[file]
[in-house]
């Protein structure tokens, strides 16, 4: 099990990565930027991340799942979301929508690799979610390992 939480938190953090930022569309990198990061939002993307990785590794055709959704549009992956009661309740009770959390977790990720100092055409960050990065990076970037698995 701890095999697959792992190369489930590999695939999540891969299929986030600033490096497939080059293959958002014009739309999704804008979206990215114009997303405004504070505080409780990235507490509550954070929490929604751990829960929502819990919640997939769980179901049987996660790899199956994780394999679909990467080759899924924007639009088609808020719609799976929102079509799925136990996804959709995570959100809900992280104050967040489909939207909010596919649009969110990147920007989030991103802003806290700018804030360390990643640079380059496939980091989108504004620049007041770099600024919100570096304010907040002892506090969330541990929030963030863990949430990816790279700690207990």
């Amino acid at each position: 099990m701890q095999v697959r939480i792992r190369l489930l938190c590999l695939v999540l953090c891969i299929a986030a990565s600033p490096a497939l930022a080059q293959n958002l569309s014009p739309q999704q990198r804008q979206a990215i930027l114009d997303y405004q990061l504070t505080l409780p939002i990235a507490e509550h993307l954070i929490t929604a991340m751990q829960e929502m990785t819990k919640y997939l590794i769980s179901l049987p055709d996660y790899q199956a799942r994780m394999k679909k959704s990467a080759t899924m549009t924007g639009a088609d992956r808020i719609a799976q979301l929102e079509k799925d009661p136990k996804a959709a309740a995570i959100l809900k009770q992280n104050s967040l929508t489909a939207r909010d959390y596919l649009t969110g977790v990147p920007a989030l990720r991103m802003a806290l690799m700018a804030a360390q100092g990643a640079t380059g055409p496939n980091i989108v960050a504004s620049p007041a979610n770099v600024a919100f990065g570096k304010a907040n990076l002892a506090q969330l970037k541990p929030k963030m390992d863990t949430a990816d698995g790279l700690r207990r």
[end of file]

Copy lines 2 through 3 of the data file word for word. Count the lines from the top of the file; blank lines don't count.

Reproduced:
């Protein structure tokens, strides 16, 4: 099990990565930027991340799942979301929508690799979610390992 939480938190953090930022569309990198990061939002993307990785590794055709959704549009992956009661309740009770959390977790990720100092055409960050990065990076970037698995 701890095999697959792992190369489930590999695939999540891969299929986030600033490096497939080059293959958002014009739309999704804008979206990215114009997303405004504070505080409780990235507490509550954070929490929604751990829960929502819990919640997939769980179901049987996660790899199956994780394999679909990467080759899924924007639009088609808020719609799976929102079509799925136990996804959709995570959100809900992280104050967040489909939207909010596919649009969110990147920007989030991103802003806290700018804030360390990643640079380059496939980091989108504004620049007041770099600024919100570096304010907040002892506090969330541990929030963030863990949430990816790279700690207990």
């Amino acid at each position: 099990m701890q095999v697959r939480i792992r190369l489930l938190c590999l695939v999540l953090c891969i299929a986030a990565s600033p490096a497939l930022a080059q293959n958002l569309s014009p739309q999704q990198r804008q979206a990215i930027l114009d997303y405004q990061l504070t505080l409780p939002i990235a507490e509550h993307l954070i929490t929604a991340m751990q829960e929502m990785t819990k919640y997939l590794i769980s179901l049987p055709d996660y790899q199956a799942r994780m394999k679909k959704s990467a080759t899924m549009t924007g639009a088609d992956r808020i719609a799976q979301l929102e079509k799925d009661p136990k996804a959709a309740a995570i959100l809900k009770q992280n104050s967040l929508t489909a939207r909010d959390y596919l649009t969110g977790v990147p920007a989030l990720r991103m802003a806290l690799m700018a804030a360390q100092g990643a640079t380059g055409p496939n980091i989108v960050a504004s620049p007041a979610n770099v600024a919100f990065g570096k304010a907040n990076l002892a506090q969330l970037k541990p929030k963030m390992d863990t949430a990816d698995g790279l700690r207990r």